Pupil of John Anthony PARK, who at the age of 17 arrived in St Ives to become a full-time resident student in 1924.
Born in Wiesbaden, Germany of a German father, Max Wagner, and an English-born German mother, Julie Lange, Gerard was the youngest of three sons. His father, always in delicate health though a successful and wealthy entrepreneur in metal manufactory, died when Gerard was two. The family was brought back to Britain when he was six, to be near his mother's family and to be educated in England. Altogether a highly cultured family, the Wagners were musical, attended the theatre and filled their home with art. A favoured painter of works hanging at home was the post-impressionist John Anthony Park, and contact was made through family friends, Edgar SKINNER and his wife Edith, who lived in St Ives.
His recent biographer and former pupil, Caroline Chanter, tells 'The language of colour was to become Gerard Wagner's chief interest along with a strong desire to decipher it...John Park felt he could teach his pupils most things about art but a feeling for colour was something each had to discover for themselves.' [Quoting from Austen Wormleighton, Morning Tide] His friendship with John and Peggy Park was close, and he became part of their family for the year that he stayed in St Ives, and always thereafter. A high-point of that time was a sketching tour that Gerard took with the Parks in and around St Tropez in Provence in the spring of 1925.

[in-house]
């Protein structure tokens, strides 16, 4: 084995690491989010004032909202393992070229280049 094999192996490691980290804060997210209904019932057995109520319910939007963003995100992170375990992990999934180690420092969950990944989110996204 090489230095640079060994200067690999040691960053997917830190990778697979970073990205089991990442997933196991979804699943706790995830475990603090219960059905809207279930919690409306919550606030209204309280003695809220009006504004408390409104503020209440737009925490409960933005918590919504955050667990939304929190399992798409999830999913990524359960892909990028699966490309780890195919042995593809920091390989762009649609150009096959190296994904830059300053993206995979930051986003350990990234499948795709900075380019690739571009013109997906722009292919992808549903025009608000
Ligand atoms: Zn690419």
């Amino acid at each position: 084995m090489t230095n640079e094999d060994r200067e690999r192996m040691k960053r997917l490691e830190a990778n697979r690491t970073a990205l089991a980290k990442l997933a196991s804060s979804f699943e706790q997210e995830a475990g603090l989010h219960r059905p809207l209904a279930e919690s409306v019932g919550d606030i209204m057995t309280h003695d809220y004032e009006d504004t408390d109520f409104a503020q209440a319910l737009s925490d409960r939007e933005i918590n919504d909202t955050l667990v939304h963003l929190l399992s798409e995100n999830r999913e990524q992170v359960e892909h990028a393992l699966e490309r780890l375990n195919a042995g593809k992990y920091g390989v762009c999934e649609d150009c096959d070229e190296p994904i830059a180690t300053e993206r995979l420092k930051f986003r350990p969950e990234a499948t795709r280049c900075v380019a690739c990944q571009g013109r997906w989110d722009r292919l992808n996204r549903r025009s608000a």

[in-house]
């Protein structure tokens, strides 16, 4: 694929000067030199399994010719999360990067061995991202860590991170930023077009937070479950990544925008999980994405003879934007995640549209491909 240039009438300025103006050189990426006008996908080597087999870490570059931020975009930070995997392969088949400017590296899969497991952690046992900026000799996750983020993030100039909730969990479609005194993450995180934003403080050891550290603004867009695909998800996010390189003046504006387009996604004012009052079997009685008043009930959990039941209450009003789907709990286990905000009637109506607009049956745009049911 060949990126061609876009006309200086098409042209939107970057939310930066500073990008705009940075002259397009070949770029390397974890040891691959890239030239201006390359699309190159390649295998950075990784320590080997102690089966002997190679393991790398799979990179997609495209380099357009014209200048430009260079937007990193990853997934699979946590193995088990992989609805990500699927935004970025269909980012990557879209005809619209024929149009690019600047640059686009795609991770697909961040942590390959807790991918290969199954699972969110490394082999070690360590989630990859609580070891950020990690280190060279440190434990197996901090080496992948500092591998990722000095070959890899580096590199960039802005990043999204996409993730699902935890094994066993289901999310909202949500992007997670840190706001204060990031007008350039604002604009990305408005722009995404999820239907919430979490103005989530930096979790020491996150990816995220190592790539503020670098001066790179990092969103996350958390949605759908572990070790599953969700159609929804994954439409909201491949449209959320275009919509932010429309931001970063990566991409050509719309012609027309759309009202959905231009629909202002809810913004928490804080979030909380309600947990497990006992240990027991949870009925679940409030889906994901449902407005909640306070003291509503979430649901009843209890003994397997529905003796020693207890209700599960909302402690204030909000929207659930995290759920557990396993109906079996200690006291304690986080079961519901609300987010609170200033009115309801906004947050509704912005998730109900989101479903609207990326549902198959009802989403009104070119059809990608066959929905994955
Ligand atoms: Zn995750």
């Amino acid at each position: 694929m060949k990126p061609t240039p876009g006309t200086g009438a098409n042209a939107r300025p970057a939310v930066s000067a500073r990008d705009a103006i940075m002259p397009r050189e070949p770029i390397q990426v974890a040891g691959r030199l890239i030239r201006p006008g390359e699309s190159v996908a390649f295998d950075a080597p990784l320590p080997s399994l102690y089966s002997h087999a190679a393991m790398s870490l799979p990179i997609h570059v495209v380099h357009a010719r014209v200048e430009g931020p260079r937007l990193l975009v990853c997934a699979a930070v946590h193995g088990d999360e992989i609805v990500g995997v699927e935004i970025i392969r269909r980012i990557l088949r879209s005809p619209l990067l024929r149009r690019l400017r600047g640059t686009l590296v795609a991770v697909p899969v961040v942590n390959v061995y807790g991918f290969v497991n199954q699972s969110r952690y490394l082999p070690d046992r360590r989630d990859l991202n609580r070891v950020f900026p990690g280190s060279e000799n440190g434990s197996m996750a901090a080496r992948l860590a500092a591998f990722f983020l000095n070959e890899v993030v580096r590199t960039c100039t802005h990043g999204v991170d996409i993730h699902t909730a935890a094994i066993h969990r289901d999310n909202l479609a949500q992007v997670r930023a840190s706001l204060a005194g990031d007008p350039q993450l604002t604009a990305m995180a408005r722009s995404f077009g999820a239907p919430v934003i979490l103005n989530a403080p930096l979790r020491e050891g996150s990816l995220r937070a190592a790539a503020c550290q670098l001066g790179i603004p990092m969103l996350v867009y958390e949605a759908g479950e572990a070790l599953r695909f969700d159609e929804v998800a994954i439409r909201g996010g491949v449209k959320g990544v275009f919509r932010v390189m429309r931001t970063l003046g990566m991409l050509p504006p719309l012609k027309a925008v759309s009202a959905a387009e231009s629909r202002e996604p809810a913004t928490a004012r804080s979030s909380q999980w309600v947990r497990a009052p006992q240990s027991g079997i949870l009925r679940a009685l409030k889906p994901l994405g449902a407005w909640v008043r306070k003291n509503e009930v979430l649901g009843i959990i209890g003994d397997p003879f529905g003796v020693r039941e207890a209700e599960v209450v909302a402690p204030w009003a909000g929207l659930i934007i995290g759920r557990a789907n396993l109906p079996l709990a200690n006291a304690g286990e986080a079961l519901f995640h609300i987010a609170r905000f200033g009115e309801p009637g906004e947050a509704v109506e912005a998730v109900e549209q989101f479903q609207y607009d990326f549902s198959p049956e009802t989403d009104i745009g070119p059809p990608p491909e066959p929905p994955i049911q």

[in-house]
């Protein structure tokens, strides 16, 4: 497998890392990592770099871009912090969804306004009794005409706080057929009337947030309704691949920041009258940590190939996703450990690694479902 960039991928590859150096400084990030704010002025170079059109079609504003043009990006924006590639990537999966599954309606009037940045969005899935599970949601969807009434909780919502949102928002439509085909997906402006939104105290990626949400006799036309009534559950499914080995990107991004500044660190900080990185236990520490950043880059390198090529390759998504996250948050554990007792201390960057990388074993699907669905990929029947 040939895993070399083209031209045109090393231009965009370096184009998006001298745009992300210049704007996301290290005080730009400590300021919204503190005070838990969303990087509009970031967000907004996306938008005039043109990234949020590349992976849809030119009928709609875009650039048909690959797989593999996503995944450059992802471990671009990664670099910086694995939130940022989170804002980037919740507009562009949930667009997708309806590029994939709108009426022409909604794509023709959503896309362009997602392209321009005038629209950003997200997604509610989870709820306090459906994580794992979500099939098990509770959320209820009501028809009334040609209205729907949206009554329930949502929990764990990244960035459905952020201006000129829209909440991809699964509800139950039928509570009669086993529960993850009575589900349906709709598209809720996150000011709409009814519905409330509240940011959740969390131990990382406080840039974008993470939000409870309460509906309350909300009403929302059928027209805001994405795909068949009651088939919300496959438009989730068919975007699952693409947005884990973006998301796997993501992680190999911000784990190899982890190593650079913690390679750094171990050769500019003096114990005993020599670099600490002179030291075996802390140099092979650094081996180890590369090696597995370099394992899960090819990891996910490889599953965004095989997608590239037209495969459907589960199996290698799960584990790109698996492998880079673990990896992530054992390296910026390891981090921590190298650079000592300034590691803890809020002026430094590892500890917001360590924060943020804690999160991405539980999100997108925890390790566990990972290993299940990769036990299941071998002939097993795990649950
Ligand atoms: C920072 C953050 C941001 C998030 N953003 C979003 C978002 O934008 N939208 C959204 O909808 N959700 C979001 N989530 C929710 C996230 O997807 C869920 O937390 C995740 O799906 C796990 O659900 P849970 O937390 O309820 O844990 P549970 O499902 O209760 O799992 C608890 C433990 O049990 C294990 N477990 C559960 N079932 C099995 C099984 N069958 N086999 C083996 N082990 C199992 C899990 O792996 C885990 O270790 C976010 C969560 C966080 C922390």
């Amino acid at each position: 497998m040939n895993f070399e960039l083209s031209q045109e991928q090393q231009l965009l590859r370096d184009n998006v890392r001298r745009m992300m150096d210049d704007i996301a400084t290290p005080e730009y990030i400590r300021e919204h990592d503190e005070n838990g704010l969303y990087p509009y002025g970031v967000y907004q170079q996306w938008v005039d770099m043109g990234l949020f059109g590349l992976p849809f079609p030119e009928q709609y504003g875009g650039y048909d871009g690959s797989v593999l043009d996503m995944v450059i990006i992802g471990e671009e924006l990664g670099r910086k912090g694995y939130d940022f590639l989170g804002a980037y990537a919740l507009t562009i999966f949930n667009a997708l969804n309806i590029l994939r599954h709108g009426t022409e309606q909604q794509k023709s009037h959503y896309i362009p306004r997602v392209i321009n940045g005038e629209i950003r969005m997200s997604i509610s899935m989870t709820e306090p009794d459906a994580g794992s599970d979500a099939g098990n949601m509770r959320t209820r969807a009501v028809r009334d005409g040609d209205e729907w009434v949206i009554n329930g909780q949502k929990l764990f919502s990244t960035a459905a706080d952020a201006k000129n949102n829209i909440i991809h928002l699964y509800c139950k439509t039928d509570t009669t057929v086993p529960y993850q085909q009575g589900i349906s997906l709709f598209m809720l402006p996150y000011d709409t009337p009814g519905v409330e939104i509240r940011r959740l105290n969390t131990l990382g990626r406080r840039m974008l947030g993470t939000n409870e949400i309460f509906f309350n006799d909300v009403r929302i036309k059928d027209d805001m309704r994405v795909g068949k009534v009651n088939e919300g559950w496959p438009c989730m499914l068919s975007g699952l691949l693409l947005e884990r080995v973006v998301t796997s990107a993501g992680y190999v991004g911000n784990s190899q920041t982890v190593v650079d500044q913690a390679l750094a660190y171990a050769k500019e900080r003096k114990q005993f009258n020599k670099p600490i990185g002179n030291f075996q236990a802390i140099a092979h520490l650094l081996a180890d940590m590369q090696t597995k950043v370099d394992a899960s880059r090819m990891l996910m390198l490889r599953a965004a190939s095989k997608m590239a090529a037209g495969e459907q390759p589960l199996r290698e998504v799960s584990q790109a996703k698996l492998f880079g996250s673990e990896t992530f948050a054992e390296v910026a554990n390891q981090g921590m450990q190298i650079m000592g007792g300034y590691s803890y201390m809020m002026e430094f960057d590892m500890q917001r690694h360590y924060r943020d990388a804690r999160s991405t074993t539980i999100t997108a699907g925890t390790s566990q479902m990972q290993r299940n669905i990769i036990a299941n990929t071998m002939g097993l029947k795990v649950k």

Through the good offices of Bernard LEACH, arrangements were made with William Rothenstein at the Royal College of Art in London, for Gerard to work on his drawing skills from later that same year. From there he was to move on to Dornach, in the Jura mountains of Switzerland. It was the summer of 1926, and Rudolph Steiner who had established his colony there, had died the previous year. Helping to sustain and extend the work of this artist and educationalist, Gerard Wagner set up his own artist's studio in the village and was to remain for many years, working on his own and attending events at the 'Goetheanum' (the name given by Steiner to his establishment). He was to cultivate a great interest in plants and trees, working with natural images fused with colour.
The artist married Elizabeth Koch, his first full time pupil and sculptor in her own right. The two were to travel widely and run their own school of art in Dornach with workshops held internationally.
Chanter's monograph treats of Wagner's life and work with great sensitivity and is to be recommended. She now lives in Dornach and teaches at a painting school near the Goetheanum.
Painter in oils and watercolour
works and access
1997: Retrospective, Hermitage, St Petersburg
2006: Centenary exhibitions: Goetheanum, Dornach; Museum Palac Stzuki, Cracow, Poland
misc further info
Chanter, Caroline (2012) His Beloved St Ives, The Painter Gerard Wagner at the Cornish Art Colony 1924-1925, Iris Books, ISBN 978-3-9524086-0-5 with an Introduction by Austen Wormleighton
Hardie (2009) Artists in Newlyn and West Cornwall p350
Whybrow St Ives (1921-1939 list pp 219-21)
Gerard Wagner/Elisabeth Koch, Die Kunst der Farbe (The Art of Colour) (1980) Verlag Freies Geistesleben
Wormleighton, A (1998) Morning Tide - John Anthony Park and the Painters of Light Stockbridge Books